Overfitting is a concept in statistical modeling that occurs when a model that has been created represents the data is was built on too closely, but it does not represent the real world.
One of the primary reasons we build statistical models is to represent real-world conditions and to create predictions about future outcomes. Statistical models, by their very nature, are built on training data, historical data collected with observations, and resulting outcomes. Overfitting occurs when the model is built in a way that makes it very accurate for the training data but a poor predictor of future outcomes. Another way of thinking about how overfitting happens is to say that the model learned too much from the noise in the training data.
Let's offer a simple example of overfitting. Assume we have the following data set we'll use to train a model.
Let's assume we used this data set to train a model that would predict someone's age based on their name and gender. One way we could make the prediction is by using the number of characters in someone's name (in effect, we're creating a new feature, a process called feature engineering) as the strongest predictor of their age.
We find that if we use the length of the name alone, we can create a pretty accurate model.
While this result is pretty accurate and enterprise, a statistician might want the model to be an even better prediction of the training data. If we take a close look at the results, we'll notice that the prediction for each male in the data set is exactly one year below the actual age. For each woman, it is precisely two years below. We could adjust our model to incorporate gender and have the new model predict age as eight times the name length plus one for males and eight times the name length plus two for females.
We now have a perfect fit for our training data, which naturally seems to be a good thing. Problems begin to arise when we try to use our model for future observations as can be demonstrated with the following data set:
As you can see, even though the model was excellent (in fact, perfect) at predicting our first data set. It is quite bad at predicting subsequent data. This phenomenon is overfitting.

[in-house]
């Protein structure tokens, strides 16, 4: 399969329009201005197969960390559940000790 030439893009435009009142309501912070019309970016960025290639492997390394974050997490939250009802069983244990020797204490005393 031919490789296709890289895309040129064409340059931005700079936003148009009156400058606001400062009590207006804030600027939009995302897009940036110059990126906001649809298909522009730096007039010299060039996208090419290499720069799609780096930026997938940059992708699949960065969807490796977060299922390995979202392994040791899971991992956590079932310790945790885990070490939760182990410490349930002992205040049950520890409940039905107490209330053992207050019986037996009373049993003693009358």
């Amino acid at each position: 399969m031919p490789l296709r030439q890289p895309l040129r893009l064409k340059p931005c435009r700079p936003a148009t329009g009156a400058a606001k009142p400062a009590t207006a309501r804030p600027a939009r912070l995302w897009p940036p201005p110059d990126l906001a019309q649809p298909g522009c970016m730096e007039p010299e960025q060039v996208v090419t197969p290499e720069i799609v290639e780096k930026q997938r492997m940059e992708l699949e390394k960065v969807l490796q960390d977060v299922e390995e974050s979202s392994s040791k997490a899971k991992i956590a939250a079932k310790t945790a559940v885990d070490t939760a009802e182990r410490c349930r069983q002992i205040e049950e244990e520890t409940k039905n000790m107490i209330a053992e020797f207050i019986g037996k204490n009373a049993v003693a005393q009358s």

There are several techniques used to avoid overfitting.
Test Data Sets
Using test data sets is a technique where a portion of the training data is held back when creating the model. The subset of the data that is held back is then tested against the model after it has been built. If the model has overfitting, it will likely do a lousy job of predicting the values in the test data set.
Adding Additional Observations / Features
Adding additional data to a model may provide the model with a better foundation to make its predictions. Adding more data could come in the form of adding more rows of data or adding additional features (adding more columns). This technique will not always work, and one has to be careful not to introduce more noise into the model and causing more overfitting.
In the example above, had more rows been added to our training set, our simple model would have broken down pretty quickly. While that would have resulted in overfitting, it is entirely likely that using just someone's name and gender; it is impossible to create a model that accurately predicts their age. To fix that problem, we might have to introduce additional features into the training data (ex: height, number of siblings, hair color) to have a sufficiently predictive model.
Contrasting the strategy of adding more training data to the model, sometimes the best way to prevent overfitting is to remove any features from the model that are noise, but are being used by the model to make predictions. As was stated above, one way to think about overfitting is that the model is using noise instead of signal to produce its predictions.
Using Narrative to Prevent Overfitting
Narrative's Data Streaming Platform can be leveraged to prevent overfitting using the strategies discussed previously. The ease in buying data lets the team that is building the model quickly test a number of hypotheses as to how to fix overfitting.
Adding Additional Observations / Features
If a company that is using Narrative is experiencing overfitting in their models, they might consider adding additional observations or features to their data set. Adding additional rows or columns using Narrative would entail:
- Matching the Narrative data type that contains the same features in the data set being used to train the model.
- Creating an order for that data type.
- If the desire is only to add new rows to the training data, the user should make sure to create an exclusion filter to prevent buying observations that already exist in the training set.
- If the user is looking to add additional columns, an inclusion filter should be created to buy only records with a matching key to the key being used in the training set.
- Use a destination to send the purchased data to the system where the model is being built so the new data can be incorporated into the training.
When buying data, it is crucial to be selective with the features that will be incorporated into a model. Narrative's Data Discovery Assistant feature allows users to identify features that may be predictive of the outcome being predicted, allowing end-users to focus on the data providing signal and ignore data that is noise for their model. Data Discovery Assistant works by enabling users to create a seed data set in the Narrative Data Streaming Platform. That seed data set is then compared to all of the available features, scoring each and presenting the highest scores to the user. The higher the feature score, the more likely it is that it represents signal and will be useful to the model and help prevent overfitting.
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